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Characterisation of the role of the adhesion protein tensin 3 in breast cancer progression


Department of Biomedical Science

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Dr E Rainero Applications accepted all year round Self-Funded PhD Students Only

About the Project

Breast cancer arises from the transformation of mammary epithelial cells. In the healthy tissue, these grow as a single monolayer of cells delimiting an internal hollow lumen 2. Key to the ability of these cells to polarise is the interaction with the surrounding basement membrane, a specialised type of extracellular matrix (ECM). During carcinoma progression, cell proliferation leads to filling of the lumen and formation of ductal carcinoma in situ (DCIS). Acquisition of invasive ability then allows cancer cells to break through the basement membrane and disseminate in the surrounding tissues, resulting in invasive ductal carcinoma (IDC). The crosstalk between cancer cells and the microenvironment has been identified as one of the areas where more research is needed. The ECM is a complex network of secreted proteins which not only provides tissue support, but is also involved in the control of several cell functions, including migration and oncogenic transformation3. The tumour microenvironment has a pivotal role in modulating cancer initiation, progression and metastasis, while cancer cells in turn modify the composition and properties of the ECM, demonstrating a bi-directional interaction between tumour and the ECM.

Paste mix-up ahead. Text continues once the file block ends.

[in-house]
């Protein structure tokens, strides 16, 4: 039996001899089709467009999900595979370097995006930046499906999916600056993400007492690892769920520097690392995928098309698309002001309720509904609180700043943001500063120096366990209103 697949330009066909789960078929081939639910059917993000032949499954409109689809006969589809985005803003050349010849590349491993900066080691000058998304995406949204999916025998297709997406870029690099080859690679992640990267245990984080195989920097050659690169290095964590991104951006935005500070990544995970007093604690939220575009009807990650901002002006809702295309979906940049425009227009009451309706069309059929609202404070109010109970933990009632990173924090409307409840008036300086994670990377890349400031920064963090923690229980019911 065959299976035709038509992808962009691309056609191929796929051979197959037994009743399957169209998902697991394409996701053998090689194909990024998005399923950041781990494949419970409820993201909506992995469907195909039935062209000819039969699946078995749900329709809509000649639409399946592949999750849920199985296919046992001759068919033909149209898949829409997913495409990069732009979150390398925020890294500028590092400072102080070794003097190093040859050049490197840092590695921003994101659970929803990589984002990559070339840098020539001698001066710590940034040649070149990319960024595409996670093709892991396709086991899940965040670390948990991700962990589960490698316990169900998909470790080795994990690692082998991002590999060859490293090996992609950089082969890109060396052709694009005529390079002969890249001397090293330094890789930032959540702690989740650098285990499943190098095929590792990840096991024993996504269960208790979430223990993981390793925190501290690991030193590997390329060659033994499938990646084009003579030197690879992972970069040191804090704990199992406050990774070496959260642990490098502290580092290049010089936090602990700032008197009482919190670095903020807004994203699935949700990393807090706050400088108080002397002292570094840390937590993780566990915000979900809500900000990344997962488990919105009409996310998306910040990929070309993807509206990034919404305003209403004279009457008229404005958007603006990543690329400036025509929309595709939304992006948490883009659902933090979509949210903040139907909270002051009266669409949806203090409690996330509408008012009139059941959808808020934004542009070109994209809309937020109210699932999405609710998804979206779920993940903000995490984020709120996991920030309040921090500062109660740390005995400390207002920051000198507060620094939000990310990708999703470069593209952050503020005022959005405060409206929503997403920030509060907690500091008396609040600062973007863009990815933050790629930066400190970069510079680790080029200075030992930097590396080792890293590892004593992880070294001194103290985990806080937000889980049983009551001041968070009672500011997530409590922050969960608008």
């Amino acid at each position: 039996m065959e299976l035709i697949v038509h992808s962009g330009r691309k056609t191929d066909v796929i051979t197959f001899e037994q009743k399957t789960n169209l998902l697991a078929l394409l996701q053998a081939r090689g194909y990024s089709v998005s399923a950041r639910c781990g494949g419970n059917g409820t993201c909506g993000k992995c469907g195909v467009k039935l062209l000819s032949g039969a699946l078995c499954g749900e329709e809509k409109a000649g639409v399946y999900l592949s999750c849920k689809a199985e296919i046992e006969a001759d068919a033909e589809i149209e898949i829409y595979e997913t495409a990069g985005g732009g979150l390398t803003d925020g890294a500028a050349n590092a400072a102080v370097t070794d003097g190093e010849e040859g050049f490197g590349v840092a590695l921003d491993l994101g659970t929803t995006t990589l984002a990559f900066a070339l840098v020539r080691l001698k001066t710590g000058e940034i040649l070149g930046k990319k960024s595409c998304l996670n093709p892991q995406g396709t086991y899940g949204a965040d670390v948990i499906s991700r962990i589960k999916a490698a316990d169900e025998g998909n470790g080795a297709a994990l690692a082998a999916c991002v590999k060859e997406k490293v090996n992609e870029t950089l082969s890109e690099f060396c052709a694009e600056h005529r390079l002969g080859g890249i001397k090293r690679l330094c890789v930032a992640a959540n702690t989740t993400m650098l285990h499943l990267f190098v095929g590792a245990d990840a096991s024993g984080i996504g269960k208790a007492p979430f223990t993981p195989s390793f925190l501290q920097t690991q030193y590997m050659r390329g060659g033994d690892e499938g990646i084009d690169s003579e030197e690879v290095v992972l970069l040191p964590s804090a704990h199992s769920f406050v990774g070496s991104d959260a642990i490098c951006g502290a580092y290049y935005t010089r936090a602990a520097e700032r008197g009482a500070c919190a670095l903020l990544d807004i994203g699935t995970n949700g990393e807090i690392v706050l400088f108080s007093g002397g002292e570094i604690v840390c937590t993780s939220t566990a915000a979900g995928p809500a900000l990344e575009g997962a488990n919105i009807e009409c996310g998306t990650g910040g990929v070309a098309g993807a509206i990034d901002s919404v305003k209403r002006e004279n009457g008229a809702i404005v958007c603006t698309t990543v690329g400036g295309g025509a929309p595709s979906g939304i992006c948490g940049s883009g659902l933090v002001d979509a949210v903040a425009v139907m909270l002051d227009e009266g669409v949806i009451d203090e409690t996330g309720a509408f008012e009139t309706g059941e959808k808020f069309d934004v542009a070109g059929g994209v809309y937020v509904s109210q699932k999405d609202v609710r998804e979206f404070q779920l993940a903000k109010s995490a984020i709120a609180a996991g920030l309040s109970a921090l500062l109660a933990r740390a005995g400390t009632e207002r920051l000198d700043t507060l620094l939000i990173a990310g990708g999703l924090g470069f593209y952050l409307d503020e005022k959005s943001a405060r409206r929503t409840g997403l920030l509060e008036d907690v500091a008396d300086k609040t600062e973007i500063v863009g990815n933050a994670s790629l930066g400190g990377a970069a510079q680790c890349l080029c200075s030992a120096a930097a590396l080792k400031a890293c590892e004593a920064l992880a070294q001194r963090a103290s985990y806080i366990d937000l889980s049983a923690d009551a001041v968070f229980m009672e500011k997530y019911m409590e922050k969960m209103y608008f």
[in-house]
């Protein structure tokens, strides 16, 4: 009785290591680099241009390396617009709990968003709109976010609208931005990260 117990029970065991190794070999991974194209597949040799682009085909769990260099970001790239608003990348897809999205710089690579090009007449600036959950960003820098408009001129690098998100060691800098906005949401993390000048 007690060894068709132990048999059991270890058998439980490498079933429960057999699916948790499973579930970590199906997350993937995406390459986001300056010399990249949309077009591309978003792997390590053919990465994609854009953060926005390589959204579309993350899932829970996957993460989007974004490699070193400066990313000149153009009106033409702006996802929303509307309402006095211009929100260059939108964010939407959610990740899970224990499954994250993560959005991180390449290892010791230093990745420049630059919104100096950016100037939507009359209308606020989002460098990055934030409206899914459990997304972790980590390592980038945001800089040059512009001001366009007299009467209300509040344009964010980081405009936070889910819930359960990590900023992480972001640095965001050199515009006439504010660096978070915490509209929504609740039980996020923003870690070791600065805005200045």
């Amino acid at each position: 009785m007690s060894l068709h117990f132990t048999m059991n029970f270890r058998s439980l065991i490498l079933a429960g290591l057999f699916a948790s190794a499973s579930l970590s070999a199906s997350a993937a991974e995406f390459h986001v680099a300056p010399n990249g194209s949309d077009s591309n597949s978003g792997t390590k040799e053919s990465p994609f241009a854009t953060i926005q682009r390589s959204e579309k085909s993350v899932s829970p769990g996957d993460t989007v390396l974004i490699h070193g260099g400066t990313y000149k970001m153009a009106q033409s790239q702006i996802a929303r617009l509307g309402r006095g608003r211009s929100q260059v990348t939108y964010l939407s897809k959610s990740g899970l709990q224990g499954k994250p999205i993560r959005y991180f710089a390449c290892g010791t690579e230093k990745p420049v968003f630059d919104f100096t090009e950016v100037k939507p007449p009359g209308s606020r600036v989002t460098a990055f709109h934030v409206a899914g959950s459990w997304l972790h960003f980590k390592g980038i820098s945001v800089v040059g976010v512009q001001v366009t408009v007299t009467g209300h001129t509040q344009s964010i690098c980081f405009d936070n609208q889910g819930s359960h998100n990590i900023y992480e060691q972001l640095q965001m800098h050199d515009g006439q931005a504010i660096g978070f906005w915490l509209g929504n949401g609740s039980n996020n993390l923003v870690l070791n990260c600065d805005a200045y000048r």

We have identified tensin as a crucial regulator of the trafficking of cell adhesion receptors of the integrin family, which promotes ECM endocytosis. We hypothesise that the adhesion protein tensin 3 (TNS3) is a key mediator of the transition from DCIS to IDC, through the regulation of ECM dynamics. This is particularly important considering the fact that 20-50% of DCIS lesions progress to IDC, but to date reliable indicators of invasive progression are missing 5. Importantly, despite the clear indication that ECM remodelling accompanies DCIS to IDC transition, the underlying molecular mechanisms have not been investigated 5. The findings of this study will significantly progress our understanding of breast cancer progression, guiding and contributing to the development of the field of cell-ECM adhesion.
Using advanced imaging techniques and 3D cell culture systems, this project will:
- Characterise the role of TNS3 in controlling ECM uptake and breast cancer cell invasive migration
- Elucidate how TNS3 controls ECM organisation and invasive carcinoma progression
- Define whether TNS3 expression correlates with breast cancer progression in humans
The outcomes of this project will determine whether targeting TNS3-dependent integrin trafficking may represent a novel strategy to limit invasive breast cancer.

Science Graduate School
As a PhD student in one of the science departments at the University of Sheffield, you’ll be part of the Science Graduate School. You’ll get access to training opportunities designed to support your career development by helping you gain professional skills that are essential in all areas of science. You’ll be able to learn how to recognise good research and research behaviour, improve your communication abilities and experience the breadth of technologies that are used in academia, industry and many related careers. Visit www.sheffield.ac.uk/sgs to learn more.

Funding Notes

First class or upper second 2(i) in a relevant subject. To formally apply for a PhD, you must complete the University's application form using the following link: http://www.sheffield.ac.uk/postgraduate/research/apply/applying

All applicants should ensure that both references are uploaded onto their application as a decision will be unable to be made without this information.
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